At first glance, it may be hard to understand the excitement within English cricket at present.
They are, after all, a mid-ranked Test team who have lost as many matches as they have won in 2015. Even now, after a memorable victory in Durban, they have been defeated in three of their last five Tests and won only two of their last 13 abroad.
And yet, when Alastair Cook spoke of "good times ahead" in the aftermath of this win, it was hard to disagree. After some tough months, when England's inexperience has resulted in inconsistent results, it feels as if the investment is starting to pay off. It feels as if they are going places.
Odd though it sounds, they will face tougher tests than this. South Africa may be the No. 1 team in the Test rankings but, as they say in the world of investment banking, "past performance is not a guide to future performance". They have some significant challenges in front of them and England looked to have greater depth, to be better balanced, with more confidence and unity.
"Investment" might be an apposite word in understanding the development of this England side. As the previous England team - which included the likes of Graeme Swann, Jonathan Trott, Matt Prior and Kevin Pietersen - fell apart, it became clear that England may need to show some patience in their successors. Talented as the likes of Joe Root, Moeen Ali and Ben Stokes might have been, they were also raw. There were always likely to be days - days we saw at Lord's and Barbados, for example - when it was going to be important to remember this was a long-term project.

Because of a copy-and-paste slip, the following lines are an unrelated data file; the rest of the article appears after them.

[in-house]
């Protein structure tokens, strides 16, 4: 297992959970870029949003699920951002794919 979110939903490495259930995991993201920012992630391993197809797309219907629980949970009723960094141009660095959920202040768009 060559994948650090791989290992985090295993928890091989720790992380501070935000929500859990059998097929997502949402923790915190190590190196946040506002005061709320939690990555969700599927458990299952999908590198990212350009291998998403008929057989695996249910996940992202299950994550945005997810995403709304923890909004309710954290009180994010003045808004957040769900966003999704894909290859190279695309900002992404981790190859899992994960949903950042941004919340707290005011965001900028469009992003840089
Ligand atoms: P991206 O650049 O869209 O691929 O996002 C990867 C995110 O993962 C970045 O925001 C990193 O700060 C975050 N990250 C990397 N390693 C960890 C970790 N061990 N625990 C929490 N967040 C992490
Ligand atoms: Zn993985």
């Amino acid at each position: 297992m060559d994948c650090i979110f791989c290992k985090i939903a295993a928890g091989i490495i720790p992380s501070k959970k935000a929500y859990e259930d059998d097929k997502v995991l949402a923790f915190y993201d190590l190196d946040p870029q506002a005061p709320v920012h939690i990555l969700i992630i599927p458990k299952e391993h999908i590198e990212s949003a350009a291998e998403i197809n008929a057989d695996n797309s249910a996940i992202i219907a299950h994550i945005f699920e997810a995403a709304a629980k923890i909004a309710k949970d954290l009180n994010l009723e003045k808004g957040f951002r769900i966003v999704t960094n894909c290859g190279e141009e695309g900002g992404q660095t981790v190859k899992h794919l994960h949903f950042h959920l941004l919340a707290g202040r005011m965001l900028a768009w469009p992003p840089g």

"Potentially this team can do some really good things. There's so much talent in this side"Alastair Cook
So it was probably fitting that Moeen Ali should win his first Man of the Match award in this Test. Moeen was clearly not the finished article as a spinner when he came into this team. He probably still isn't. But a decision was made that, from the imperfect breeding ground that county cricket has become for spin bowlers, he was the man with the talent and temperament that could be developed. And, as he helped bowl England to victory, displaying sharp turn, pleasing drift and a decent arm ball, it appeared a wise move. Only eight men have more Test wickets than Moeen in the world this year. Somewhere, Peter Moores deserves a moment of quiet satisfaction over that.
"He just bowled brilliantly," Cook said. "He can be very proud of his performance under pressure. It's different from the first innings when less is expected of the spinner and everything is a bonus. The onus is on you to deliver in the second innings and he did deliver."
Perhaps there is a lesson there for England, their supporters and those of us in the media. Perhaps it is a reminder that, for all the frustration a Ben Stokes dismissal or Jonny Bairstow drop may provoke, the virtues of continuity of selection tend to outweigh the negatives and that it inevitably takes time to acclimatise to the standards of Test cricket. This squad - which includes Gary Ballance, Chris Jordan and Jos Buttler - is responding well to their nurturing and, with a couple of years of shared experiences to build on and shared goals to work towards, they have formed a bond which may see them through some of the inevitable tough times ahead.